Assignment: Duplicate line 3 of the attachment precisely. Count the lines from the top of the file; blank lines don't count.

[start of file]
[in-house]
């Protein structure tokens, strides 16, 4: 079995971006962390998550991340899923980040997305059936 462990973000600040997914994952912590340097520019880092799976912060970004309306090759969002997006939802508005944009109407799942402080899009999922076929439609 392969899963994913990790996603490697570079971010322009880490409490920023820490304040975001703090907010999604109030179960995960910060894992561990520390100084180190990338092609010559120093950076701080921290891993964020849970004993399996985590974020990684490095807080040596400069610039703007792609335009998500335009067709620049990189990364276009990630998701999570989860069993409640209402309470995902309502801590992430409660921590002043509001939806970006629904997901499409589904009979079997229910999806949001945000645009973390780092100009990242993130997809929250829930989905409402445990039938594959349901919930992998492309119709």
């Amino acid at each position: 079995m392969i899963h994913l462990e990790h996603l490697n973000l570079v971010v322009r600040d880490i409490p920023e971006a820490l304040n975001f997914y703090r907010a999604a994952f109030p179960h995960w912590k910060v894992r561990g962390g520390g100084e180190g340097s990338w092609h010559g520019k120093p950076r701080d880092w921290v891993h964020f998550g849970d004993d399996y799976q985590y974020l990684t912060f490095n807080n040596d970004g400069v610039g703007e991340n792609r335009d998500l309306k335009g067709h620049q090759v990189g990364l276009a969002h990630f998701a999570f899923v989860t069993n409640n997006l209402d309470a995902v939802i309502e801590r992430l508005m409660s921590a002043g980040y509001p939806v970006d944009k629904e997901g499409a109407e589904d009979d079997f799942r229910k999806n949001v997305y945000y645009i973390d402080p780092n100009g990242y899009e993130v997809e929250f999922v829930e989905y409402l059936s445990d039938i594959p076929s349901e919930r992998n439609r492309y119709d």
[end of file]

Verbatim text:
């Amino acid at each position: 079995m392969i899963h994913l462990e990790h996603l490697n973000l570079v971010v322009r600040d880490i409490p920023e971006a820490l304040n975001f997914y703090r907010a999604a994952f109030p179960h995960w912590k910060v894992r561990g962390g520390g100084e180190g340097s990338w092609h010559g520019k120093p950076r701080d880092w921290v891993h964020f998550g849970d004993d399996y799976q985590y974020l990684t912060f490095n807080n040596d970004g400069v610039g703007e991340n792609r335009d998500l309306k335009g067709h620049q090759v990189g990364l276009a969002h990630f998701a999570f899923v989860t069993n409640n997006l209402d309470a995902v939802i309502e801590r992430l508005m409660s921590a002043g980040y509001p939806v970006d944009k629904e997901g499409a109407e589904d009979d079997f799942r229910k999806n949001v997305y945000y645009i973390d402080p780092n100009g990242y899009e993130v997809e929250f999922v829930e989905y409402l059936s445990d039938i594959p076929s349901e919930r992998n439609r492309y119709d």